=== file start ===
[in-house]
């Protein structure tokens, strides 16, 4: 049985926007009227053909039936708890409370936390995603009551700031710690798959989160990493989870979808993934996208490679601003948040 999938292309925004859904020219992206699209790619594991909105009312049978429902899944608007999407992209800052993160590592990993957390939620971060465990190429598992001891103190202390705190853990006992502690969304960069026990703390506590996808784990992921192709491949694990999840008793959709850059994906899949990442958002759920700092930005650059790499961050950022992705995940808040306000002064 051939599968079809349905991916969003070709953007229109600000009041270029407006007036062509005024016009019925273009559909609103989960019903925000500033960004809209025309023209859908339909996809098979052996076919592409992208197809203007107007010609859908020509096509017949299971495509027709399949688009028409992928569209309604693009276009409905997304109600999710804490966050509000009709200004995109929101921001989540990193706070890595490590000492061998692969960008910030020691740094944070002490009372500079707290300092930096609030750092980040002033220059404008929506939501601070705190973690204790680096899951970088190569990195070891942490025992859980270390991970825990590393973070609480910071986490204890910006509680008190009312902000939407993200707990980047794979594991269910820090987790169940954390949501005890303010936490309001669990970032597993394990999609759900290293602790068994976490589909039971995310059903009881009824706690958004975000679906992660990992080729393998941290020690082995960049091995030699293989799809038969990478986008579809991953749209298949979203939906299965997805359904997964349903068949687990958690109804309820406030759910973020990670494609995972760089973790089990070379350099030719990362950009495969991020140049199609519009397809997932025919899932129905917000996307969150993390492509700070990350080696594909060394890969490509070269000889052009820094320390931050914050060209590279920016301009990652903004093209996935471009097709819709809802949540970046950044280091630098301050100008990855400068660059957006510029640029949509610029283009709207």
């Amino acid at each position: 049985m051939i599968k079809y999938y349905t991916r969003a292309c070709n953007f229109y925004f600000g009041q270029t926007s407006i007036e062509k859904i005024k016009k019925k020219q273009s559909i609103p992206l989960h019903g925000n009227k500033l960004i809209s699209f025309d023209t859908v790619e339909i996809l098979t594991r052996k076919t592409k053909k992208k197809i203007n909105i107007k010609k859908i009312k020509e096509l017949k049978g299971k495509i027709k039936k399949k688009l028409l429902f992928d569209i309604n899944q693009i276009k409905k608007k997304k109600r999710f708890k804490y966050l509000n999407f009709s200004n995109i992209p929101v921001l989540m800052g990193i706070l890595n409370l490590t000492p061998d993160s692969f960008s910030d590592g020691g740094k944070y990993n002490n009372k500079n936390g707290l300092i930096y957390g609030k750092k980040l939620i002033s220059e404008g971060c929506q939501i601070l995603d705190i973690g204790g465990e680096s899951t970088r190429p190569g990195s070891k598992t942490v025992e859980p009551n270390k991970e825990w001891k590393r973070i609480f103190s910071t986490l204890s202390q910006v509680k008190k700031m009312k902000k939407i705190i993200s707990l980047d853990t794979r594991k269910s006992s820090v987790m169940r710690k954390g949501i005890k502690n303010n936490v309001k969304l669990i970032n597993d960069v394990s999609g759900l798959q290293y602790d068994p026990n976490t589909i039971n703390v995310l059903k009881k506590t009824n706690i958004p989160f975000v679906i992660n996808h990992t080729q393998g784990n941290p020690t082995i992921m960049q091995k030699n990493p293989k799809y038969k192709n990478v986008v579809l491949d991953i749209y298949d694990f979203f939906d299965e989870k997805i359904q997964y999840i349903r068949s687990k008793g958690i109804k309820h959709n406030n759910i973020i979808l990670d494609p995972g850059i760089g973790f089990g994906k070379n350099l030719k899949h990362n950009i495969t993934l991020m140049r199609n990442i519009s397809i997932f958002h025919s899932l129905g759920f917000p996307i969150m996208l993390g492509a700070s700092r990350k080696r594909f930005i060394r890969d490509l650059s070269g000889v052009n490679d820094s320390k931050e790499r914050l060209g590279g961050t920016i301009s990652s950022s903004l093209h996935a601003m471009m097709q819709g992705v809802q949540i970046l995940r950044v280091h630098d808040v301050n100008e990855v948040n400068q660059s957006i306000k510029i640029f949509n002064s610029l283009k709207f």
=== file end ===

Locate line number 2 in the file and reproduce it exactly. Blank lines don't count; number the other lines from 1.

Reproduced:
């Protein structure tokens, strides 16, 4: 049985926007009227053909039936708890409370936390995603009551700031710690798959989160990493989870979808993934996208490679601003948040 999938292309925004859904020219992206699209790619594991909105009312049978429902899944608007999407992209800052993160590592990993957390939620971060465990190429598992001891103190202390705190853990006992502690969304960069026990703390506590996808784990992921192709491949694990999840008793959709850059994906899949990442958002759920700092930005650059790499961050950022992705995940808040306000002064 051939599968079809349905991916969003070709953007229109600000009041270029407006007036062509005024016009019925273009559909609103989960019903925000500033960004809209025309023209859908339909996809098979052996076919592409992208197809203007107007010609859908020509096509017949299971495509027709399949688009028409992928569209309604693009276009409905997304109600999710804490966050509000009709200004995109929101921001989540990193706070890595490590000492061998692969960008910030020691740094944070002490009372500079707290300092930096609030750092980040002033220059404008929506939501601070705190973690204790680096899951970088190569990195070891942490025992859980270390991970825990590393973070609480910071986490204890910006509680008190009312902000939407993200707990980047794979594991269910820090987790169940954390949501005890303010936490309001669990970032597993394990999609759900290293602790068994976490589909039971995310059903009881009824706690958004975000679906992660990992080729393998941290020690082995960049091995030699293989799809038969990478986008579809991953749209298949979203939906299965997805359904997964349903068949687990958690109804309820406030759910973020990670494609995972760089973790089990070379350099030719990362950009495969991020140049199609519009397809997932025919899932129905917000996307969150993390492509700070990350080696594909060394890969490509070269000889052009820094320390931050914050060209590279920016301009990652903004093209996935471009097709819709809802949540970046950044280091630098301050100008990855400068660059957006510029640029949509610029283009709207």